Hero Training 102: Who is Your Therapist?

Hero Training 102: Who is your therapistThWe’re back in the Big Smoke and spending more time than ever with our pal, Brian Johnson.

Philosopher extraordinaire and the mastermind behind Optimize —an online portal that delivers more wisdom in less time— Brian is inspiration on steroids.

If you’re as lazy as I am, you’ll love Brian’s minimalist approach to getting better at life.

Hero Training 102

In his Hero Training 101 seminar —which is based on Joseph Campbell’s well known book The Hero’s Journey and features the fascinating documentary Finding Joe— Brian emphasizes the importance of getting really comfortable with being uncomfortable.

Our five-part Hero Training 101 series chronicles the seven months we spent untethered. In Hero Training 102 we’ll look at how we can continue our learning now that we’re settled again.

Ed: This is the second post in our Hero Training 102 series. Here are the others:

• From untethered back to settled and cubicled
The benefits of injury
• Building your antifragile muscle (with a friend)

Who is Your Therapist?

Michelle Segar —author of No Sweat and one of the world’s leading researchers in the science of sustainable health behaviors— says one of the most important things you can do is figure out your #1 self-care habit.

She’s talking about the one thing that keeps you energized, plugged in and ready to rock.

For Sporty, it’s sleep. If she doesn’t get enough shut-eye she’s a mess the next day.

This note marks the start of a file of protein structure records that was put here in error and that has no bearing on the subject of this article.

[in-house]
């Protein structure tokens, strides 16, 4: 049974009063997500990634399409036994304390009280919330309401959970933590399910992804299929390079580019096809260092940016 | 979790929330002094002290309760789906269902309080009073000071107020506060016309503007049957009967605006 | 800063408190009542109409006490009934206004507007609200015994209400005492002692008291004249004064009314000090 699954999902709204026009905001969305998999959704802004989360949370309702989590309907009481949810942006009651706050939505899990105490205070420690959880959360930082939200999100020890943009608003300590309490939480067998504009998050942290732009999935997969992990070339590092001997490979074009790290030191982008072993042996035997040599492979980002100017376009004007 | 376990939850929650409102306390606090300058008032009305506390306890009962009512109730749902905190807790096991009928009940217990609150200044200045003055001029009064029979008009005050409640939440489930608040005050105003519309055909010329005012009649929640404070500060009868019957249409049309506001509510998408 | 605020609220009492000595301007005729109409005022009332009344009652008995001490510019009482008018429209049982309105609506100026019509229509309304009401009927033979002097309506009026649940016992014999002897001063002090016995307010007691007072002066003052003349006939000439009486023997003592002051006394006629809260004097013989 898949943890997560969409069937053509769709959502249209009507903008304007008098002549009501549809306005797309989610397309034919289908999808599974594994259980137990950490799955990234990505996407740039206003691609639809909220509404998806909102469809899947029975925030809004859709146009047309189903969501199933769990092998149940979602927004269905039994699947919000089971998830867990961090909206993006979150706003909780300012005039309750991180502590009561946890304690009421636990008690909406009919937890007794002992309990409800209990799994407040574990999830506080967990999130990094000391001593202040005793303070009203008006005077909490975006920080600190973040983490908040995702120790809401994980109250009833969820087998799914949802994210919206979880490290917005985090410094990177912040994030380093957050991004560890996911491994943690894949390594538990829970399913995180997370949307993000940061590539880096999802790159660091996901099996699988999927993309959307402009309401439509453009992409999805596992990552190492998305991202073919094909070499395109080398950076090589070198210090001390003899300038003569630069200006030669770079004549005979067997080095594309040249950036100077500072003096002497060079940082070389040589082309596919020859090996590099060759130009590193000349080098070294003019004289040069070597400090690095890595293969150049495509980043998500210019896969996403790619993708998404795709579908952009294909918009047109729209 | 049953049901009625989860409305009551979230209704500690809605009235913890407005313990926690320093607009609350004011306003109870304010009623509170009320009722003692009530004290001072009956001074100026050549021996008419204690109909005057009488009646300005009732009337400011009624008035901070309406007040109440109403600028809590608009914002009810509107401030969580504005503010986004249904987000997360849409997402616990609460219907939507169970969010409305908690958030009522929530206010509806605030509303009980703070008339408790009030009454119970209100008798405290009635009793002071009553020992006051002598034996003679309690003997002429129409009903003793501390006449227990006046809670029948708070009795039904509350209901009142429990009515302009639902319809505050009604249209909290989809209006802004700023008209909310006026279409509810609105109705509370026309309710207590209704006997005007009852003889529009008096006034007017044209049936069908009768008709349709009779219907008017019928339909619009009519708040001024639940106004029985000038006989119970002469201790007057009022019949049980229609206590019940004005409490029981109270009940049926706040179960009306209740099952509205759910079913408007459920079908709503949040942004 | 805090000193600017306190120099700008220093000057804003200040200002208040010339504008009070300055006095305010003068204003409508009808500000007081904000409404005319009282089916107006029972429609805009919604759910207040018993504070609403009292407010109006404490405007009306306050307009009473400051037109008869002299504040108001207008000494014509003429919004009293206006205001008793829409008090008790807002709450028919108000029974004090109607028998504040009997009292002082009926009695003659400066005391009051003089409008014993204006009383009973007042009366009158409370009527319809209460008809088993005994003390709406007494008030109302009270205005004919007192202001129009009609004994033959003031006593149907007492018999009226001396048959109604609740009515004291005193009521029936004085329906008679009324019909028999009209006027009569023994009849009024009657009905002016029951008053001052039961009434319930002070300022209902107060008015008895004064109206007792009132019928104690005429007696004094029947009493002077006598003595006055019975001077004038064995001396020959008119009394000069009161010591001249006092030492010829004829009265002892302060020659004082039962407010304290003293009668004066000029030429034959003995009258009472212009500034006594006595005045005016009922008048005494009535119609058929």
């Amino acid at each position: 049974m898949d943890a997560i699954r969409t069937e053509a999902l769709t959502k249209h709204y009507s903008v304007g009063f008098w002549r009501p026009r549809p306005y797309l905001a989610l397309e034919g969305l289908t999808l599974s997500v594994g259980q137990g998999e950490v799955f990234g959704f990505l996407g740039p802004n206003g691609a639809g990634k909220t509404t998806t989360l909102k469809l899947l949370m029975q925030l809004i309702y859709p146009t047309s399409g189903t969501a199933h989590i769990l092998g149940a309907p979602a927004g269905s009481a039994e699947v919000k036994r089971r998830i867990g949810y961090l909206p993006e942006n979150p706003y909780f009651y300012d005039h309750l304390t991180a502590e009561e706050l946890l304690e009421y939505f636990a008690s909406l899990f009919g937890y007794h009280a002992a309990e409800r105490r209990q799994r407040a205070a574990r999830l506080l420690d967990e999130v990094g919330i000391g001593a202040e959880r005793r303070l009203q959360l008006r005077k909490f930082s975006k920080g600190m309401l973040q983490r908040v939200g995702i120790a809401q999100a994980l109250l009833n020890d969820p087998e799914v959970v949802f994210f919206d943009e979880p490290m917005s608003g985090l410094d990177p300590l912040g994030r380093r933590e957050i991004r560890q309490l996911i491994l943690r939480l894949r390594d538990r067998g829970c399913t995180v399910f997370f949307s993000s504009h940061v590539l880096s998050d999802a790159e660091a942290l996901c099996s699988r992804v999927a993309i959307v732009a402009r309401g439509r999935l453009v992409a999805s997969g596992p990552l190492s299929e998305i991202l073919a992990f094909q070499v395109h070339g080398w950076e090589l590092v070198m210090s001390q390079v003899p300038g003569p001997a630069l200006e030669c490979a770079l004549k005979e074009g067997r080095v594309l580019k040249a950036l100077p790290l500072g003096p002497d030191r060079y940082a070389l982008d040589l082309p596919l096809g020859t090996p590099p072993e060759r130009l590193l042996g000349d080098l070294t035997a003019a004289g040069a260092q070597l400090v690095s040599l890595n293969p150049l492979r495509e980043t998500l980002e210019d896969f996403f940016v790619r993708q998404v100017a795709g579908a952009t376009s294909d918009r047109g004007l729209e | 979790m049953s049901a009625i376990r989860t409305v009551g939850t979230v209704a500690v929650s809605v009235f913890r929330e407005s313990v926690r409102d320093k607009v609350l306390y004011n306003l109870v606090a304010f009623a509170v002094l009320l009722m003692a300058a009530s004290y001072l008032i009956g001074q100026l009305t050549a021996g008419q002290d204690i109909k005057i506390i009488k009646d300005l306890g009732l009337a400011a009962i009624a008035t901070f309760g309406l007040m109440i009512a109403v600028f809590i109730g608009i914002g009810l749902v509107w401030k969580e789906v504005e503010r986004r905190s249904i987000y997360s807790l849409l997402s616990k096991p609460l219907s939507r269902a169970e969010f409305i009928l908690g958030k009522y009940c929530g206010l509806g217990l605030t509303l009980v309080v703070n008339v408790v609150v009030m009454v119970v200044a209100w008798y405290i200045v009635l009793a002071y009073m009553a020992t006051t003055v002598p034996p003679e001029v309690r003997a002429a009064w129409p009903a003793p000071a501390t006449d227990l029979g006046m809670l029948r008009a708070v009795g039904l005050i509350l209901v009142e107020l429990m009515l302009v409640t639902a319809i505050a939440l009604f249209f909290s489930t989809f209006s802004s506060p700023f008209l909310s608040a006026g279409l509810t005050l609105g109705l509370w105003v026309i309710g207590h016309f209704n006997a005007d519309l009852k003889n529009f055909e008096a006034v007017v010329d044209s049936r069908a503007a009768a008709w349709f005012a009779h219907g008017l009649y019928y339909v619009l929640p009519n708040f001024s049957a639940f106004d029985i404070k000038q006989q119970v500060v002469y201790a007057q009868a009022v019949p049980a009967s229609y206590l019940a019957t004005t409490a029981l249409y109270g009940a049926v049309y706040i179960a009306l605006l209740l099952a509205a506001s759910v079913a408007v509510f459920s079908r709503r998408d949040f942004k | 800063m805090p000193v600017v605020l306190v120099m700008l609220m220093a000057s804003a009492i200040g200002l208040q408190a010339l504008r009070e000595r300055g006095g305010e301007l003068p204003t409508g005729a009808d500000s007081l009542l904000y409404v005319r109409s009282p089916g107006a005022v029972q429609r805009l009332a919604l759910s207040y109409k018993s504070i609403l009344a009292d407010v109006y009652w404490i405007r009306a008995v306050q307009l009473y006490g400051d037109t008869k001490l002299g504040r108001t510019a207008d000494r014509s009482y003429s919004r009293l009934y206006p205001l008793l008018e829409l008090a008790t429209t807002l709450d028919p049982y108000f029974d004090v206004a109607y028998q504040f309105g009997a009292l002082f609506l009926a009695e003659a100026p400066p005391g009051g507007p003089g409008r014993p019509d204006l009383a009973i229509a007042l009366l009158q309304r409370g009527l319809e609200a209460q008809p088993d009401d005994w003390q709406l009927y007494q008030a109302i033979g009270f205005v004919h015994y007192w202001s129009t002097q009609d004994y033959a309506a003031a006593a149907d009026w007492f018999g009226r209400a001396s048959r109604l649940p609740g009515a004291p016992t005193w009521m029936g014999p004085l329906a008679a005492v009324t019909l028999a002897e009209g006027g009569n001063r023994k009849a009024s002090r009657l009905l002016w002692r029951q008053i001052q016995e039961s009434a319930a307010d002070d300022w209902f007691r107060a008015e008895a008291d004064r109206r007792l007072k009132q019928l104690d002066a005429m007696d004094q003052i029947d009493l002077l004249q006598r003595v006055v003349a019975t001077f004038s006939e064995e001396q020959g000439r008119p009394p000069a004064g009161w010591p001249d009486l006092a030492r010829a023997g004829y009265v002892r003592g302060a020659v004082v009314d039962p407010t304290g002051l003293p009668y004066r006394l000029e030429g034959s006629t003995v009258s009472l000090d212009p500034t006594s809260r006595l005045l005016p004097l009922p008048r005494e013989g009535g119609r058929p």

My #1 self-care habit is exercise. When I hit the spinning studio first thing, I have a better than average chance of having a great day.

Those odds are good, but I’m more of a ‘sure thing’ kind of gal. Which is why I won’t just go to any spinning class. I’ll only go to the ones taken by my fave instructor.

If exercise is my therapy, then she’s definitely my therapist. Well, one of them anyway. My yoga teacher is also my therapist. So is my Pilates instructor.

Sporty’s therapy is sleep, making me and our bed her therapists.

I’m a great snuggle partner.

Coffee is therapy for both of us, which I guess makes the barista at Kauai our couple therapist.

Therapist vs. Psychologist

The main difference between a therapist and a psychologist is one is a trained social scientist and the other makes you sweat.

I’m kidding, it’s obviously a little more nuanced than that.

Sporty and I have sought help in the form of therapy for our relationship in the past and I’ve had occasion to do so alone, as well.

There’s definitely value in spilling your guts to a trained professional. It helped us navigate our woes and figure out the best way forward, so I’m definitely not knocking it.

But I do believe we can solve a lot of our problems by identifying our #1 self-care habit and the therapist to go with it.

The Art of Antifragility

A large part of Hero Training is mastering the art of antifragility. It’s basically the serenity prayer in action.

In his book Antifragile, Nassim Nicholas Taleb explains the difference between being fragile, being resilient and being what he refers to as antifragile.

Fragile is obvious. When life hits you hard, you break.

If you’re resilient you can withstand more, but eventually you’ll still break.

So what do you do? You master the art of antifragility, that’s what.

If you’re antifragile and life hits you hard, you get stronger.

As Brian Johnson wisely points out in his Antifragile 101 master class, you use life’s setbacks to fuel your heroic growth.

You can be a victim or you can be a hero, you can’t be both.

The next time life hits you hard, embrace it.

Rather than asking, “Why me?” ask “What needs to be done?

Of course, part of learning to be antifragile is getting strong in the good times, when things are going well.

Which leads me back to self-care habits and therapists.

Figure out what your #1 self-care habit is and find your therapist(s).

When you do your life will immediately take a turn for the better.

Antifragility will be your middle name.